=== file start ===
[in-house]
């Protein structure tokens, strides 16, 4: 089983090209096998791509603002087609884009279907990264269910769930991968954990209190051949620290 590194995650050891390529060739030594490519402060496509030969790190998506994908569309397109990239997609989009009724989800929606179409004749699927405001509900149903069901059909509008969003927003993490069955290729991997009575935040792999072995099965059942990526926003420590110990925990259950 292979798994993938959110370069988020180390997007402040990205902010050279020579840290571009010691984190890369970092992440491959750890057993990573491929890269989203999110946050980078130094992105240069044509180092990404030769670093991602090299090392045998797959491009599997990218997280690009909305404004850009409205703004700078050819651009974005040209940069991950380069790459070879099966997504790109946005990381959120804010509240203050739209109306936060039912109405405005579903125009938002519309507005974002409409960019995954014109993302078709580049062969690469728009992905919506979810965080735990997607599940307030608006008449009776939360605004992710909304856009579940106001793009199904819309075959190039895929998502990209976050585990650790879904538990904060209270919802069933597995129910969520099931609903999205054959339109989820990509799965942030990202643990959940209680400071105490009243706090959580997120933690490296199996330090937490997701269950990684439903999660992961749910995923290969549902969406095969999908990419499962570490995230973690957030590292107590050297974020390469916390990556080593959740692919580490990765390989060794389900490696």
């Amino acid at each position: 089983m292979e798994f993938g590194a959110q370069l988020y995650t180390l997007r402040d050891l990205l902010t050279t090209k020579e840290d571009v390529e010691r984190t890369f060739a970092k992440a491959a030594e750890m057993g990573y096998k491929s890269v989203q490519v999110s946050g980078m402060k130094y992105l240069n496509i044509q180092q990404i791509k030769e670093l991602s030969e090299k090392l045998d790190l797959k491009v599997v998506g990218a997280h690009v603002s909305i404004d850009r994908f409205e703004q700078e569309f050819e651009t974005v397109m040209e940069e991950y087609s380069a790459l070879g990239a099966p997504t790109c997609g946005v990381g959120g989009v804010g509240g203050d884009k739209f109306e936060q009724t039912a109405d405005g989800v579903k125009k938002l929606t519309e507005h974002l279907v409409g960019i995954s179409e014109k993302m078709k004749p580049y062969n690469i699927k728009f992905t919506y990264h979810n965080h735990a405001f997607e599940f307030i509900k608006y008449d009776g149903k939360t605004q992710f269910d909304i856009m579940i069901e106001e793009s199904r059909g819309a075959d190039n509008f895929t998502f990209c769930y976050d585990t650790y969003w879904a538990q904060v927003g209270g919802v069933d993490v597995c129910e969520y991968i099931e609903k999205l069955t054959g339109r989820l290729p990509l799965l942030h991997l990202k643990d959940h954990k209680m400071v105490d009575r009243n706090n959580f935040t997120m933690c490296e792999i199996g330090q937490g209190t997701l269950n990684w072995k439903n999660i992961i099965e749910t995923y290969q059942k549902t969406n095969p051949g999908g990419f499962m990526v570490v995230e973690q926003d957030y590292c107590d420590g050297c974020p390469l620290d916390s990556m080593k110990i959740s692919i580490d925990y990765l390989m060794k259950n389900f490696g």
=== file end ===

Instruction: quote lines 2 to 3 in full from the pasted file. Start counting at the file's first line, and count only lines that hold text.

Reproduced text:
């Protein structure tokens, strides 16, 4: 089983090209096998791509603002087609884009279907990264269910769930991968954990209190051949620290 590194995650050891390529060739030594490519402060496509030969790190998506994908569309397109990239997609989009009724989800929606179409004749699927405001509900149903069901059909509008969003927003993490069955290729991997009575935040792999072995099965059942990526926003420590110990925990259950 292979798994993938959110370069988020180390997007402040990205902010050279020579840290571009010691984190890369970092992440491959750890057993990573491929890269989203999110946050980078130094992105240069044509180092990404030769670093991602090299090392045998797959491009599997990218997280690009909305404004850009409205703004700078050819651009974005040209940069991950380069790459070879099966997504790109946005990381959120804010509240203050739209109306936060039912109405405005579903125009938002519309507005974002409409960019995954014109993302078709580049062969690469728009992905919506979810965080735990997607599940307030608006008449009776939360605004992710909304856009579940106001793009199904819309075959190039895929998502990209976050585990650790879904538990904060209270919802069933597995129910969520099931609903999205054959339109989820990509799965942030990202643990959940209680400071105490009243706090959580997120933690490296199996330090937490997701269950990684439903999660992961749910995923290969549902969406095969999908990419499962570490995230973690957030590292107590050297974020390469916390990556080593959740692919580490990765390989060794389900490696």
């Amino acid at each position: 089983m292979e798994f993938g590194a959110q370069l988020y995650t180390l997007r402040d050891l990205l902010t050279t090209k020579e840290d571009v390529e010691r984190t890369f060739a970092k992440a491959a030594e750890m057993g990573y096998k491929s890269v989203q490519v999110s946050g980078m402060k130094y992105l240069n496509i044509q180092q990404i791509k030769e670093l991602s030969e090299k090392l045998d790190l797959k491009v599997v998506g990218a997280h690009v603002s909305i404004d850009r994908f409205e703004q700078e569309f050819e651009t974005v397109m040209e940069e991950y087609s380069a790459l070879g990239a099966p997504t790109c997609g946005v990381g959120g989009v804010g509240g203050d884009k739209f109306e936060q009724t039912a109405d405005g989800v579903k125009k938002l929606t519309e507005h974002l279907v409409g960019i995954s179409e014109k993302m078709k004749p580049y062969n690469i699927k728009f992905t919506y990264h979810n965080h735990a405001f997607e599940f307030i509900k608006y008449d009776g149903k939360t605004q992710f269910d909304i856009m579940i069901e106001e793009s199904r059909g819309a075959d190039n509008f895929t998502f990209c769930y976050d585990t650790y969003w879904a538990q904060v927003g209270g919802v069933d993490v597995c129910e969520y991968i099931e609903k999205l069955t054959g339109r989820l290729p990509l799965l942030h991997l990202k643990d959940h954990k209680m400071v105490d009575r009243n706090n959580f935040t997120m933690c490296e792999i199996g330090q937490g209190t997701l269950n990684w072995k439903n999660i992961i099965e749910t995923y290969q059942k549902t969406n095969p051949g999908g990419f499962m990526v570490v995230e973690q926003d957030y590292c107590d420590g050297c974020p390469l620290d916390s990556m080593k110990i959740s692919i580490d925990y990765l390989m060794k259950n389900f490696g």